Many years ago my husband introduced me to the movie “The Gumball Rally” (1976) about an amateur coast-to-coast road race. In it, the Italian driver, Franco, (Raul Julia) says what for me was a memorable line as he ripped off the rear view mirror and tossed it away. “The first rule of Italian driving: what is behind me is not important.”
Ah, if only it were that easy. When I haven’t produced enough new words I’m very adept at looking behind and torturing myself with what I haven’t accomplished, even if I’ve been doing other kinds of productive work like editing and marketing. I found Rachel Aaron’s book 2000 to 10,000 (which she recently updated) both helpful and daunting. I’m still working on regularly producing the 2000 words a day, let alone 10,000. That’s why I found Rachel’s post “Don’t Stomp on My Cake” from 8/22/13 so reassuring. (Thanks to Caroline Mickelson for telling me about it.)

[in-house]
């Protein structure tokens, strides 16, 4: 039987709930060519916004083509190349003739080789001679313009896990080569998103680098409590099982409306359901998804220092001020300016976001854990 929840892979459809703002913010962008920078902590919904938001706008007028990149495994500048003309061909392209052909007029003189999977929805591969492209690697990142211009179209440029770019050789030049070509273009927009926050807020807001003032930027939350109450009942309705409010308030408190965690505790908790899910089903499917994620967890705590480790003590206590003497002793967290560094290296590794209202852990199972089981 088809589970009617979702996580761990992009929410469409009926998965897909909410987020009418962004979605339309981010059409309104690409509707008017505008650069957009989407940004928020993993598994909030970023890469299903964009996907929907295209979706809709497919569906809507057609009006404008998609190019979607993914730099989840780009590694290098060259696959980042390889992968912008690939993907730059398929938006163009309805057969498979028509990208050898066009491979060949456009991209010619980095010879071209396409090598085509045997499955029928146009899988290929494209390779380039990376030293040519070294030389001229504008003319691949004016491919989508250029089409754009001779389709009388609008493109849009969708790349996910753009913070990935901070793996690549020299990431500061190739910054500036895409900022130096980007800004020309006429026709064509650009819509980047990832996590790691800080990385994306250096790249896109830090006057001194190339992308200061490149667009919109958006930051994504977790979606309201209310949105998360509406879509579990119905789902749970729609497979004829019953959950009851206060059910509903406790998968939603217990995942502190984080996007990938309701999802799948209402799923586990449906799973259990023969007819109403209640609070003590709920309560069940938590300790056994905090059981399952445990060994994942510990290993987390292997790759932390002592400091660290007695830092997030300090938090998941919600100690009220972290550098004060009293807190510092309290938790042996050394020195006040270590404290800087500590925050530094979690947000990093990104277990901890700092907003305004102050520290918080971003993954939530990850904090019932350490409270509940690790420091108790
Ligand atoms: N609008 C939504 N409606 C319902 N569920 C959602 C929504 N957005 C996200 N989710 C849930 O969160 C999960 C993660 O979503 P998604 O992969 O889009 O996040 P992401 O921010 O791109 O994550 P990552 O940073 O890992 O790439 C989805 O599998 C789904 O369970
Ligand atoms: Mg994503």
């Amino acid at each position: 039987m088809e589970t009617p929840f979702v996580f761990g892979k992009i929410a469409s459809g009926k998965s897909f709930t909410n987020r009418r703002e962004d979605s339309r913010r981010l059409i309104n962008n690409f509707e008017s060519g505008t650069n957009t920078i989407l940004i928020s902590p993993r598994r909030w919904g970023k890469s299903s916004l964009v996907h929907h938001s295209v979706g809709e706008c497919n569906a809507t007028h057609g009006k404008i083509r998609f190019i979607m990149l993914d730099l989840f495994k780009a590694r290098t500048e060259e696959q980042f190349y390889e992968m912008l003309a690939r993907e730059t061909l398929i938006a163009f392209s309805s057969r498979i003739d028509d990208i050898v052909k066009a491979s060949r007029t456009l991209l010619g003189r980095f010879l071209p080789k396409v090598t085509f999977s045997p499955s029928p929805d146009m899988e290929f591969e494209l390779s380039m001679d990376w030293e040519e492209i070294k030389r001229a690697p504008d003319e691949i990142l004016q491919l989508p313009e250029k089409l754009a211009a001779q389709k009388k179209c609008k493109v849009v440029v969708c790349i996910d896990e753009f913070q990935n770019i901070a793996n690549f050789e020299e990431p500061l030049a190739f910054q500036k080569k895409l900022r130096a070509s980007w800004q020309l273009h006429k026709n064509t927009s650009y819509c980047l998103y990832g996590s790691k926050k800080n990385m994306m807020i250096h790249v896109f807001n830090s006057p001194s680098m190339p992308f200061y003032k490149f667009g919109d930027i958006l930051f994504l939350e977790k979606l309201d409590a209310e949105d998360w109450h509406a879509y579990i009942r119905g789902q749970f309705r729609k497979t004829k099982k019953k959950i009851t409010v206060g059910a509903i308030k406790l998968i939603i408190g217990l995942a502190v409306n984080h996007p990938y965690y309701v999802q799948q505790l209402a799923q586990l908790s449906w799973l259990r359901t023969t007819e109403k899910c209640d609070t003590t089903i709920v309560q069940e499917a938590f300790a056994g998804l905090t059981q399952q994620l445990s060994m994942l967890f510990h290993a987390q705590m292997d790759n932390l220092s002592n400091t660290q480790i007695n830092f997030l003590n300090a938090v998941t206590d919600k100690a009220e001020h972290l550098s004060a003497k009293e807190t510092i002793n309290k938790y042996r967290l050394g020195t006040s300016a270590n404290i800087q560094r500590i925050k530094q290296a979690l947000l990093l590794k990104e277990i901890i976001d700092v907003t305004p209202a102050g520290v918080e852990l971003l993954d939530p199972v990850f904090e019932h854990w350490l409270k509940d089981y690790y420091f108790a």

Even someone like Rachel, who is very organized and is productive has days, or weeks, or even months, when other things get in the way of creating. Sometimes those things can be avoided or ignored, but some of them you just have to endure, or in some cases, enjoy.
In The Gumball Rally, Franco is very clear on his priorities. Have fun. Win the race. In that order. He was frequently distracted by beautiful women along the way, but he still came in second and he got the girl. Several girls, actually. Lamenting time lost while making love to a lovely woman wasn’t even on his list. Obviously, a certain amount of reflection is necessary to learn from the past so we don’t repeat the same mistakes over and over, but what constitutes a mistake is not always so obvious. Not every side trip is a mistake. Not everything that takes us away from writing is to be lamented.
Lamenting the past steals energy from the present. Don’t give it that power. Relax. Take a a deep breath. Are those flowers you smell?
Now that you’re re-energized, get back to work. 🙂